by Jorge Gomez • 4 min read
It’s only been a few weeks since the U.S. Supreme Court issued its landmark decision in the Bladensburg WWI Veterans Memorial case, which not only keeps that particular memorial standing, but also sets a standard to protect hundreds of other similar memorials across the country from destruction or desecration.
And it didn’t take long for this historic legal precedent to be put to the test.
You may recall that by upholding the constitutionality of the Bladensburg Peace Cross, the High Court sent a clear message: The days of activists using the First Amendment as an illegitimate weapon to attack religious symbols on public land are over.
But apparently, there are some people who didn’t get the message.
Recently, city officials in Tega Cay, South Carolina decided to remove a stone memorial from the front of the city’s new police station after one person complained about religious references.
As a result, First Liberty Institute’s legal team stepped in and advised city officials that the memorial was permissible within the bounds of the law and the U.S. Constitution, and that the memorial shouldn’t have to be taken down or altered in any way, especially in light of the Bladensburg decision.
Today, we’re happy to report that thanks to our efforts and proactive involvement in this matter, city officials announced they will be bringing back the stone memorial honoring fallen police officers.
Related Story: Kelly Shackelford’s expert legal insight on the Supreme Court’s Bladensburg decision and the future of religious liberty in America. Read more.
The stone memorial was a gift from the Tega Cay Women’s Club, a civic group, and was first installed on July 12 by a local Scout working on his Eagle rank.
Shortly after the memorial was put up, a lone resident of this small community appeared before the city council complaining about the word “Lord” and a Biblical verse reference to Matthew 5:9 inscribed on the memorial. He said it made the city seem exclusionary and biased in favor of one specific group at the expense of others. He also alleged that leaving the memorial on public land would land the city in a legal quagmire.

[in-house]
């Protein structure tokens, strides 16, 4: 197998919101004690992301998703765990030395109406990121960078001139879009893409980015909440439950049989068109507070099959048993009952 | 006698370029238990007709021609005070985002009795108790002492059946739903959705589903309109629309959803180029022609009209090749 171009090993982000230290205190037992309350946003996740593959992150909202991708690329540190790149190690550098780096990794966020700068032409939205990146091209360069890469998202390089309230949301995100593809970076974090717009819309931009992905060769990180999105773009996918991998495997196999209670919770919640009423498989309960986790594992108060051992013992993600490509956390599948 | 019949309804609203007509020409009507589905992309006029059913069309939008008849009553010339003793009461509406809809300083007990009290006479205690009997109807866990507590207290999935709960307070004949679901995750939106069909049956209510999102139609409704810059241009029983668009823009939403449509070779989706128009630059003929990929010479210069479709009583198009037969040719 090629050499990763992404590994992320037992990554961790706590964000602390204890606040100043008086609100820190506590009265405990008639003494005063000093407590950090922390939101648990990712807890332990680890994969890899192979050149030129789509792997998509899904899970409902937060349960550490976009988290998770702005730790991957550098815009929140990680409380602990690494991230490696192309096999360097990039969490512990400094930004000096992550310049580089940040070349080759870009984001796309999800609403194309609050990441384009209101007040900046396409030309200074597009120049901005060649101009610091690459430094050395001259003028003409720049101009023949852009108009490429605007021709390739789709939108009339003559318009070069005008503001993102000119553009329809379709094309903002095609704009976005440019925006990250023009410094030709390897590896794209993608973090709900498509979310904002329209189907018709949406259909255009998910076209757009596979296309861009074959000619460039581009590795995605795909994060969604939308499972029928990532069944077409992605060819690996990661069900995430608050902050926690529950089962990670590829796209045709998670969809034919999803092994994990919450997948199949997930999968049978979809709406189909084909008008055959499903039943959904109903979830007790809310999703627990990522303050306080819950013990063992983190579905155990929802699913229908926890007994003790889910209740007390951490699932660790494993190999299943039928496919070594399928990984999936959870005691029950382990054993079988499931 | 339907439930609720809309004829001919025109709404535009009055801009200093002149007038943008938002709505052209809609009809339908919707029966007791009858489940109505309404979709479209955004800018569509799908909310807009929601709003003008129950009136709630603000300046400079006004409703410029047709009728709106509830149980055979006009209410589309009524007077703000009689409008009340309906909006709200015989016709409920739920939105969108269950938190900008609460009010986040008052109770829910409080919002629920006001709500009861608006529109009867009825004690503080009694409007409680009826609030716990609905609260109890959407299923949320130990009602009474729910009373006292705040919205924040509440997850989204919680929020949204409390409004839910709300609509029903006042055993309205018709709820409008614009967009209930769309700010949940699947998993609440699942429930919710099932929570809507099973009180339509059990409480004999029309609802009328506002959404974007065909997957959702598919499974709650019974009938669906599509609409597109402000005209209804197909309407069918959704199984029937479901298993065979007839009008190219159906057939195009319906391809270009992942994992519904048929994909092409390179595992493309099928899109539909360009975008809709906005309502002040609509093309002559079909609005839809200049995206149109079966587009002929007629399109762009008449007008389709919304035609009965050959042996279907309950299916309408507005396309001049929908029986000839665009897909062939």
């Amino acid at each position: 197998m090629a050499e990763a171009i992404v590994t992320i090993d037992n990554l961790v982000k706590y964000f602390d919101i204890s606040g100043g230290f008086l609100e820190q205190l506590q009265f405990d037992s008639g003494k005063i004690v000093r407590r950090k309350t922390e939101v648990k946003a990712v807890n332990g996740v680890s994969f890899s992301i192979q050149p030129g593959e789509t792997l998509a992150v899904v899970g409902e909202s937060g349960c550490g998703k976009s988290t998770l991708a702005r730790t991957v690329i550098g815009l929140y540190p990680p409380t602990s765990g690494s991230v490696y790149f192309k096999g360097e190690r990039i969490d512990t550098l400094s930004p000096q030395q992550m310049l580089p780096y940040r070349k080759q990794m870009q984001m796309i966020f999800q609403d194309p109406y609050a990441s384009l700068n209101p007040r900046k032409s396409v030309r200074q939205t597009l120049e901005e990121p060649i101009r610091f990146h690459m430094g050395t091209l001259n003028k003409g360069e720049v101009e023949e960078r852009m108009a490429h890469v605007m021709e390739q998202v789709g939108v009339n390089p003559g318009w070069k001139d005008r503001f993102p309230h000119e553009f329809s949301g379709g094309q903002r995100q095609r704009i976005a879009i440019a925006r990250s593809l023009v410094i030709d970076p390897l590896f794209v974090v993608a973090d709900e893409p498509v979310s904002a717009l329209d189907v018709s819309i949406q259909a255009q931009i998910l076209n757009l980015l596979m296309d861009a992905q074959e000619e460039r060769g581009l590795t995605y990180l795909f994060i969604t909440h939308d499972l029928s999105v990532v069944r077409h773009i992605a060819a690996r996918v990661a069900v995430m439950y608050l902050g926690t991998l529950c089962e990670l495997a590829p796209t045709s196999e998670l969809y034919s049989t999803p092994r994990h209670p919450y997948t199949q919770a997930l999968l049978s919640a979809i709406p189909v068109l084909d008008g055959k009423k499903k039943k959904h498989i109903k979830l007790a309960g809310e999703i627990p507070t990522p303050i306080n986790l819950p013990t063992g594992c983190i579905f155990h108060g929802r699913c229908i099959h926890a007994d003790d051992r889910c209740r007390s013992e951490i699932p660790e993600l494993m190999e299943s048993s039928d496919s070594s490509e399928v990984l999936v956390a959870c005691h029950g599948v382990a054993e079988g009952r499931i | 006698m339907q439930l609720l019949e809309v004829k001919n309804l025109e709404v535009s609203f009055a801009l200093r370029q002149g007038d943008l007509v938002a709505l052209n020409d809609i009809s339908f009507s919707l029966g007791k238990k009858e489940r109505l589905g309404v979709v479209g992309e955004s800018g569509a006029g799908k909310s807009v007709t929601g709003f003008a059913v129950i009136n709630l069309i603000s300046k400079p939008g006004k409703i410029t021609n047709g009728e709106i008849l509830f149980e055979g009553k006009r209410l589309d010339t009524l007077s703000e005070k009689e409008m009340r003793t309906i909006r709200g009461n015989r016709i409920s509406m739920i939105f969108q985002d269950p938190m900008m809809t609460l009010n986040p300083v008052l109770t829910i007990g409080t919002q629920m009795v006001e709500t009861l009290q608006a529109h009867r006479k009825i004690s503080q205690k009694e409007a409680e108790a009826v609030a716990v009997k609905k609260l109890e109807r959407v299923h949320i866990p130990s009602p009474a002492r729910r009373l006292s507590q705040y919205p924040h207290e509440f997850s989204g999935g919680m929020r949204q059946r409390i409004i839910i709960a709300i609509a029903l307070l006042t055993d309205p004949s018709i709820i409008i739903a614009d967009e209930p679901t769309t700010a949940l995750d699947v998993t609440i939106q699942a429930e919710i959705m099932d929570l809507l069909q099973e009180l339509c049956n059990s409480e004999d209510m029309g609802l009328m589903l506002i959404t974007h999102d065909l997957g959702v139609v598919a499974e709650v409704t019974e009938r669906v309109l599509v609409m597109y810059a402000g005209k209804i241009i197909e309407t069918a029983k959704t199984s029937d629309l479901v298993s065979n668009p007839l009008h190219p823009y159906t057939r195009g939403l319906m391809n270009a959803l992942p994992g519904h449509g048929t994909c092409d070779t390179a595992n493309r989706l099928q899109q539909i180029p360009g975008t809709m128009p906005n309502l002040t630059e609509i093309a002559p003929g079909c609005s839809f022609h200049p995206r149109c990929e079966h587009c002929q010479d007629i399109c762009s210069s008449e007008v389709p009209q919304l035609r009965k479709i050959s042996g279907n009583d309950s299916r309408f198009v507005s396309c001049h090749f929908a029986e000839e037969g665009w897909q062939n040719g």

In response, the city council consulted with the police department and city attorneys, and in effort to remove the “offensive language,” they proceeded to literally scrub three references to “Lord,’ which are found on the back side of the stone monument.
Complaints continued, however, and the city opted to take it down altogether, stating that it was causing a great divide between residents.
Tega Cay’s City Manager explained that design ideas for the memorial came from the National Law Enforcement Memorial in Washington, D.C., which also features a Biblical reference, Proverbs 28:1. Additionally, the prayer that appears on the memorial is commonly referred to as the “Police Officer’s Prayer,” and is used in police departments across the country.
Thankfully, the Supreme Court addressed these specific issues in its Bladensburg ruling, stating that practices and displays consistent with America’s history and traditions are presumed to be constitutional.
The Tega Cay memorial honoring fallen police officers certainly falls under the legal protections of the Bladensburg precedent, especially because it uses symbols, references and practices that have been employed in countless police departments.
Hopefully, debacles like the one in Tega Cay will prove to be the exception. In light of the Supreme Court’s decision, all government officials should recognize that it’s permissible to continue on with religious traditions, practices or displays that have been used in our country’s history.
Of course, our victory in the Bladensburg Peace Cross case was only possible thanks to loyal supporters like you, who are committed to the principles and values of our great nation, and who courageously stand with First Liberty Institute in the fight for our first freedom.
Today, we see the real, tangible impact of this landmark decision, and we can be hopeful that it will continue to bear fruit and deliver a lasting impact for the future of religious liberty in towns and communities, like yours, all across America.
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